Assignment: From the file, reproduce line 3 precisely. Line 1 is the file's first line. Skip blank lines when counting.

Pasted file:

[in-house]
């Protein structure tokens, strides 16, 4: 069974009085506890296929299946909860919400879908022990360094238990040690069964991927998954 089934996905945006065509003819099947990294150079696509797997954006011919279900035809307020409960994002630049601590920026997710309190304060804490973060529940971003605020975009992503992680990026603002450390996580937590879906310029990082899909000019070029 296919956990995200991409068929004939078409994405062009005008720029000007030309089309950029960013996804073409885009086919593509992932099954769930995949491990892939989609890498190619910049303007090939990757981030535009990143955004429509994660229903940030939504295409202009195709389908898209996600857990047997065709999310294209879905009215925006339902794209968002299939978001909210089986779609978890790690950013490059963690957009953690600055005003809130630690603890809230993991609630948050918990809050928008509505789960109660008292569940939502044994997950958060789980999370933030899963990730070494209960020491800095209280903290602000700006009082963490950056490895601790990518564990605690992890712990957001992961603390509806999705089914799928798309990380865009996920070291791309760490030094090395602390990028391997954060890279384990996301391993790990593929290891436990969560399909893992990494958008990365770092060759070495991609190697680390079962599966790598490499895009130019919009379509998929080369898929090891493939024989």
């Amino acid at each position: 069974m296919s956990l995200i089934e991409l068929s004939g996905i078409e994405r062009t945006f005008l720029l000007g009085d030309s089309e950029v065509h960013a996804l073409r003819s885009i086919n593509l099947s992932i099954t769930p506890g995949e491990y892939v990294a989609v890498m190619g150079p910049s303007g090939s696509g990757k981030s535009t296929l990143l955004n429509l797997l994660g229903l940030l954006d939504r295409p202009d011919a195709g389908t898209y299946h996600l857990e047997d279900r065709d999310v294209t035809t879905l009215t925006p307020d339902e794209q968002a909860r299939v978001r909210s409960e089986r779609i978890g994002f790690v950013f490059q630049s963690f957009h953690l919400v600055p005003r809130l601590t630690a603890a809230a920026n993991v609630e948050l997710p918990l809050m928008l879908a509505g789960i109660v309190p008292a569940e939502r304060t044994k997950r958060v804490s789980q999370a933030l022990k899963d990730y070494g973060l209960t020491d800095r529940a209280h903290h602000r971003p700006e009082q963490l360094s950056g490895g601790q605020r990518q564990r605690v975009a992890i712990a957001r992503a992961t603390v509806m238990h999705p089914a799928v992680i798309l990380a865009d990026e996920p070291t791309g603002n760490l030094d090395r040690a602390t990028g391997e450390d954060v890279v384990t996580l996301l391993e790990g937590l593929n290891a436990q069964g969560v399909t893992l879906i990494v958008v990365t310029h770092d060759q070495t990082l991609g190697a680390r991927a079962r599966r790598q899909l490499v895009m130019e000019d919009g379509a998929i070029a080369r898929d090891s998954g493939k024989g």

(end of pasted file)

């Amino acid at each position: 069974m296919s956990l995200i089934e991409l068929s004939g996905i078409e994405r062009t945006f005008l720029l000007g009085d030309s089309e950029v065509h960013a996804l073409r003819s885009i086919n593509l099947s992932i099954t769930p506890g995949e491990y892939v990294a989609v890498m190619g150079p910049s303007g090939s696509g990757k981030s535009t296929l990143l955004n429509l797997l994660g229903l940030l954006d939504r295409p202009d011919a195709g389908t898209y299946h996600l857990e047997d279900r065709d999310v294209t035809t879905l009215t925006p307020d339902e794209q968002a909860r299939v978001r909210s409960e089986r779609i978890g994002f790690v950013f490059q630049s963690f957009h953690l919400v600055p005003r809130l601590t630690a603890a809230a920026n993991v609630e948050l997710p918990l809050m928008l879908a509505g789960i109660v309190p008292a569940e939502r304060t044994k997950r958060v804490s789980q999370a933030l022990k899963d990730y070494g973060l209960t020491d800095r529940a209280h903290h602000r971003p700006e009082q963490l360094s950056g490895g601790q605020r990518q564990r605690v975009a992890i712990a957001r992503a992961t603390v509806m238990h999705p089914a799928v992680i798309l990380a865009d990026e996920p070291t791309g603002n760490l030094d090395r040690a602390t990028g391997e450390d954060v890279v384990t996580l996301l391993e790990g937590l593929n290891a436990q069964g969560v399909t893992l879906i990494v958008v990365t310029h770092d060759q070495t990082l991609g190697a680390r991927a079962r599966r790598q899909l490499v895009m130019e000019d919009g379509a998929i070029a080369r898929d090891s998954g493939k024989g």